photo: Kevin Dooley/Creative Commons
Late last week at the Convention on Biodiversity a resolution was adopted which places a moratorium on geoengineering unless it can be proven that the method in question can be shown to not have an adverse effect on biodiversity. Opponents of geoengineering cheered, TreeHugger's John Laumer loudly jeered, and Fred Pearce, writing in New Scientist shrugs his shoulders. Who's right? And is the ban really even a ban at all?Research Still Permitted, Deployment Requires Precaution
Let's look at the crucial part of the text:
Climate-related geo-engineering activities [should not] take place until there is an adequate scientific basis on which to justify such activities and appropriate consideration of the associated risks for the environment and biodiversity and associated social, economic and cultural impacts.
Furthermore, "small-scale scientific research studies" are specifically exempted from the ban.
So, no one is saying you can't do basic research on any geoengineering method, no matter how potentially risky or benign, effective or ineffective it might be, but if you want to take that research beyond that small-scale you have to be able to prove you're not going to radically screw up the environment that previous human activity is already screwing up.
Perhaps that's too glib a phrasing of the precautionary principle, but it frankly doesn't seem an unreasonable standard to set for activities design to affect the global climate.
Impact of Ban, What Methods Get Approval, Unclear
In practice the impact of all this isn't exactly clear--though it's not, as my colleague alleges, an anti-science eco-moralist crusade straight out the 1600s, playing into the hands of libertarian small government proponents.
As Pearce points out the definition of geoengineering here includes pretty much everything under the sun, anything that reduces solar heating or increases carbon capture from the atmosphere. Under that banner are a wide range of methods, with varying degrees of efficacy and risk. He's also right in that almost any activity that humans do can affect biodiversity, including (prominently) not taking action to stop climate change.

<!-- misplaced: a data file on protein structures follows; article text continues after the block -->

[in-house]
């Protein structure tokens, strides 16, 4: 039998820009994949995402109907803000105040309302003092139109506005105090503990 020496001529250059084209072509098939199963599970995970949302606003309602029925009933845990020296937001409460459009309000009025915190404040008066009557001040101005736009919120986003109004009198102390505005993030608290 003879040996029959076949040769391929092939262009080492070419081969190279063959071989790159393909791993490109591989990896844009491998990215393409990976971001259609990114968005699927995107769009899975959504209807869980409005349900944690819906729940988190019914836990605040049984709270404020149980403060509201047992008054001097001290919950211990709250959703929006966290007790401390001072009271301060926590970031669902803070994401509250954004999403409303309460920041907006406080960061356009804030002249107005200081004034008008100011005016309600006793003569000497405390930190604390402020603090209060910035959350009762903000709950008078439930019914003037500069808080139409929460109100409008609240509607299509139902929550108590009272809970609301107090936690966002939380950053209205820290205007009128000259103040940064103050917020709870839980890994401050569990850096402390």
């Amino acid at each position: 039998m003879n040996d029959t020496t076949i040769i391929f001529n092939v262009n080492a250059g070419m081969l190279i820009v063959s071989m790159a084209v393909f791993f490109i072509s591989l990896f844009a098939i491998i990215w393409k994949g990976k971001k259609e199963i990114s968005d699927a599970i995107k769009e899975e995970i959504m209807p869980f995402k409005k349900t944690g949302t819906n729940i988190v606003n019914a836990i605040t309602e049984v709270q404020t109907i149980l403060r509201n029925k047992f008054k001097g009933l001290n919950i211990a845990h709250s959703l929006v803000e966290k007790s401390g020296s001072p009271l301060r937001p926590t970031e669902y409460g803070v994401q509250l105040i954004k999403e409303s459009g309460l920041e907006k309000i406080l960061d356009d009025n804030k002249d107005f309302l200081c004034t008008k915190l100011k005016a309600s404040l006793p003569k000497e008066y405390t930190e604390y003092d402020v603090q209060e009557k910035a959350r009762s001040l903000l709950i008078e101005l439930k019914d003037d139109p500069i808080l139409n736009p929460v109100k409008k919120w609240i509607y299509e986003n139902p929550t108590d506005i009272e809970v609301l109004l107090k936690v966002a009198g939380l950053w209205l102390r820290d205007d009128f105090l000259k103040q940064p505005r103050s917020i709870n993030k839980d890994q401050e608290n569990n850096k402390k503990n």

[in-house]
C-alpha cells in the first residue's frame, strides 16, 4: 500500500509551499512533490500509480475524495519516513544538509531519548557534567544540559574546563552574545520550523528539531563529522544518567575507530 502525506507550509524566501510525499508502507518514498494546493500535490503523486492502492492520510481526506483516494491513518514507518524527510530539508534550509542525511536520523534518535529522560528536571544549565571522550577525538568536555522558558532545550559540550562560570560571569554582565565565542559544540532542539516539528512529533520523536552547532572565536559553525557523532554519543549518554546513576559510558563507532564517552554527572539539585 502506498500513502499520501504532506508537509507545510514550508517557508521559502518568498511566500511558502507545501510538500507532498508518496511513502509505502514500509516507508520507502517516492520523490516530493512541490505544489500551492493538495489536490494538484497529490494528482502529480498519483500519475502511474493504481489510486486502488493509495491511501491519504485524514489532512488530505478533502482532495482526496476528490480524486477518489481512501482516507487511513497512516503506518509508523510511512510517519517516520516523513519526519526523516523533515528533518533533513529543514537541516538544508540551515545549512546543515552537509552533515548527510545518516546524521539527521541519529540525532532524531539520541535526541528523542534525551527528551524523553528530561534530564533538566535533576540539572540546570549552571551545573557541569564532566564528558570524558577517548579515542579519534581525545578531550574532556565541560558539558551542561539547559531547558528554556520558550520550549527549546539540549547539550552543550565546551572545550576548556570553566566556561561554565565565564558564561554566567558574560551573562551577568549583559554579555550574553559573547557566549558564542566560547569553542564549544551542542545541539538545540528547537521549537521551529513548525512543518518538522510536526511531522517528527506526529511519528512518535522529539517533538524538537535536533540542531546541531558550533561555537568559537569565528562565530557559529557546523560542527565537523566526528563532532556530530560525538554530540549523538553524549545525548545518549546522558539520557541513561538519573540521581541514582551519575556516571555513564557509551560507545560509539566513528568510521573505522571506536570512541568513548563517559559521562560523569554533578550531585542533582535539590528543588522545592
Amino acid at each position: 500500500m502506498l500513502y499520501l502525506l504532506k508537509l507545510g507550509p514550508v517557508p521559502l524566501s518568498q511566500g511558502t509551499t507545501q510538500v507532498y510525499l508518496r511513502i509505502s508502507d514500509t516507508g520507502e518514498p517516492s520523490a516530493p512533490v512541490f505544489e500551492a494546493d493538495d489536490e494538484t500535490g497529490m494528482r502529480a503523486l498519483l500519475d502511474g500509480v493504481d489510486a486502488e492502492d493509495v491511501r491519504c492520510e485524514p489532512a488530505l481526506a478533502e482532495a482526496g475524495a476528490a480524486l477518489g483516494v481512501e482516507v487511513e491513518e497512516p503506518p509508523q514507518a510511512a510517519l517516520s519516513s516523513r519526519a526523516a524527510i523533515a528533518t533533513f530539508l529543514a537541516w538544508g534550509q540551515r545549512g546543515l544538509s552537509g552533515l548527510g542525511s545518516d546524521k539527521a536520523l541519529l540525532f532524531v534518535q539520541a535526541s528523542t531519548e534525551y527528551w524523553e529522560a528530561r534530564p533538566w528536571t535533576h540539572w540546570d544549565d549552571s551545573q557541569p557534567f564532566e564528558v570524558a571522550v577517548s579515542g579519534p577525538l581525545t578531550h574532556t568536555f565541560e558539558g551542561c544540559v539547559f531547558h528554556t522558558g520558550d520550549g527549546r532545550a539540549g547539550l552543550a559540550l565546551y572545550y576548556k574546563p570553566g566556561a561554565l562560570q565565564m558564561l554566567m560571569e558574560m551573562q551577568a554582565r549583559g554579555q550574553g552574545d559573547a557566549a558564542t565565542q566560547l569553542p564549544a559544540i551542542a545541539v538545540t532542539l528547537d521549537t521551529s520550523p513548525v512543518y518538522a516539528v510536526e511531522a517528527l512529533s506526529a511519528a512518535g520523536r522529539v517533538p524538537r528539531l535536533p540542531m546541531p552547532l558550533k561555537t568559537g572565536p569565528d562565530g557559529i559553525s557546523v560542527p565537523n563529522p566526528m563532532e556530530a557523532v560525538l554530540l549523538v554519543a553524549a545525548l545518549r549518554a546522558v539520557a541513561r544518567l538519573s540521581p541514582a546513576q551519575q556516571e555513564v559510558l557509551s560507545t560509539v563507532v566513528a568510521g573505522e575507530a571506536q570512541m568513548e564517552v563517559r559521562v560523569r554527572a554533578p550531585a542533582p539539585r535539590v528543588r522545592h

Complicating matters, as Mongabay points out, the moratorium doesn't apply in the United States, as it is not a member of the Convention on Biodiversity.
International Oversight & Cooperation Essential
When it comes down to it though (vague wording aside), is something that is both critically important and agreed upon by vocal anti-geoengineering activists and the more sober voices of the Royal Society alike: There needs to be international oversight of geoengineering schemes.
This decision clearly places the governance of geoengineering in the United Nations where it belongs...Decisions on geoengineering cannot be made by small groups of scientists from a small group of countries that establish self-serving 'voluntary guidelines' on climate hacking.
Perhaps the most important issue in all this is, as the Royal Society pointed out in their assessment of geoengineering, the first and foremost thing we have to do to stop climate change is radically limit greenhouse gas emissions resulting from human activity--stopping burning fossil fuels and stopping deforestation are at the top of list for how to do that.
Like this? Follow me on Twitter and Facebook.
More on Geoengineering:
UN, Biodiversity Experts Want to Ban Geoengineering Research
Geoengineering Unable to Fully Stop 21st Century Sea Level Rise: Report
Royal Society Says Geoengineering Humanity's Last Hope - But Emissions Reductions Must Be Top Priority
Geoengineering Inspired by Volcanoes? Not If You Want to Avoid Destroying Our Lakes
Reforestation & Biochar: Two Geoengineering Methods That Won't Cause More Harm Than Good